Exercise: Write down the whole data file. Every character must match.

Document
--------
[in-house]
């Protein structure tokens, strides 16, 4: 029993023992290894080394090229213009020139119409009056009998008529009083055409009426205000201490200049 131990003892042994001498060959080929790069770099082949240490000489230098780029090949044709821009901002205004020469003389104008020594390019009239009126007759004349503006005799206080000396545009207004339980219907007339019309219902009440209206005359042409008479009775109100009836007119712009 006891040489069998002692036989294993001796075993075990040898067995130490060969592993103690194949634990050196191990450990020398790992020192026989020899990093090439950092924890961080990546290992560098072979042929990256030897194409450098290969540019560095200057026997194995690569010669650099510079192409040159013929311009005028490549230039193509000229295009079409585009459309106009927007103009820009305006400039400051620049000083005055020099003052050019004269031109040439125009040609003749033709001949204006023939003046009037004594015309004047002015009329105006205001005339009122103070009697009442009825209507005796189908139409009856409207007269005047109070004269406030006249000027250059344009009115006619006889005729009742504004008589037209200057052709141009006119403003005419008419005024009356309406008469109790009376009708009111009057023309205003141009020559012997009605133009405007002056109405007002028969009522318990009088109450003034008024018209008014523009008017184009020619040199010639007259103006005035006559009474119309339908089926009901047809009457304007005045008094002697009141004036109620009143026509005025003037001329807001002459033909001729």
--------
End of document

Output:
[in-house]
């Protein structure tokens, strides 16, 4: 029993023992290894080394090229213009020139119409009056009998008529009083055409009426205000201490200049 131990003892042994001498060959080929790069770099082949240490000489230098780029090949044709821009901002205004020469003389104008020594390019009239009126007759004349503006005799206080000396545009207004339980219907007339019309219902009440209206005359042409008479009775109100009836007119712009 006891040489069998002692036989294993001796075993075990040898067995130490060969592993103690194949634990050196191990450990020398790992020192026989020899990093090439950092924890961080990546290992560098072979042929990256030897194409450098290969540019560095200057026997194995690569010669650099510079192409040159013929311009005028490549230039193509000229295009079409585009459309106009927007103009820009305006400039400051620049000083005055020099003052050019004269031109040439125009040609003749033709001949204006023939003046009037004594015309004047002015009329105006205001005339009122103070009697009442009825209507005796189908139409009856409207007269005047109070004269406030006249000027250059344009009115006619006889005729009742504004008589037209200057052709141009006119403003005419008419005024009356309406008469109790009376009708009111009057023309205003141009020559012997009605133009405007002056109405007002028969009522318990009088109450003034008024018209008014523009008017184009020619040199010639007259103006005035006559009474119309339908089926009901047809009457304007005045008094002697009141004036109620009143026509005025003037001329807001002459033909001729």